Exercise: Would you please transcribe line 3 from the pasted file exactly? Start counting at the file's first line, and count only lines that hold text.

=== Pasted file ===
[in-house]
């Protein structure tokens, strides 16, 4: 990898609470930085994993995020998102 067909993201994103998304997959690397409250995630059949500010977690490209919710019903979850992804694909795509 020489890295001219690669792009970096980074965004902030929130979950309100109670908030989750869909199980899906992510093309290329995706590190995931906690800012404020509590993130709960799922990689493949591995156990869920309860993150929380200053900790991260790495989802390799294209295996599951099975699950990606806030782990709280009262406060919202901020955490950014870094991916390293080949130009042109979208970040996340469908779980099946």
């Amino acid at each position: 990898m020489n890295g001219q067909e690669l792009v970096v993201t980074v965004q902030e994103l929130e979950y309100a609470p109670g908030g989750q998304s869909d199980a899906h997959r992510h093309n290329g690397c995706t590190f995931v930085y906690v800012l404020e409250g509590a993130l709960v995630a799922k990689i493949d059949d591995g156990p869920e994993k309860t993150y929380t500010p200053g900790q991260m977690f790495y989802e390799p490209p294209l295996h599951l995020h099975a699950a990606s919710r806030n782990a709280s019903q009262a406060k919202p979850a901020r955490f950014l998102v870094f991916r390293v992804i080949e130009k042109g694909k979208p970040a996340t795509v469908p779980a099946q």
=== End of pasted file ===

């Amino acid at each position: 990898m020489n890295g001219q067909e690669l792009v970096v993201t980074v965004q902030e994103l929130e979950y309100a609470p109670g908030g989750q998304s869909d199980a899906h997959r992510h093309n290329g690397c995706t590190f995931v930085y906690v800012l404020e409250g509590a993130l709960v995630a799922k990689i493949d059949d591995g156990p869920e994993k309860t993150y929380t500010p200053g900790q991260m977690f790495y989802e390799p490209p294209l295996h599951l995020h099975a699950a990606s919710r806030n782990a709280s019903q009262a406060k919202p979850a901020r955490f950014l998102v870094f991916r390293v992804i080949e130009k042109g694909k979208p970040a996340t795509v469908p779980a099946q």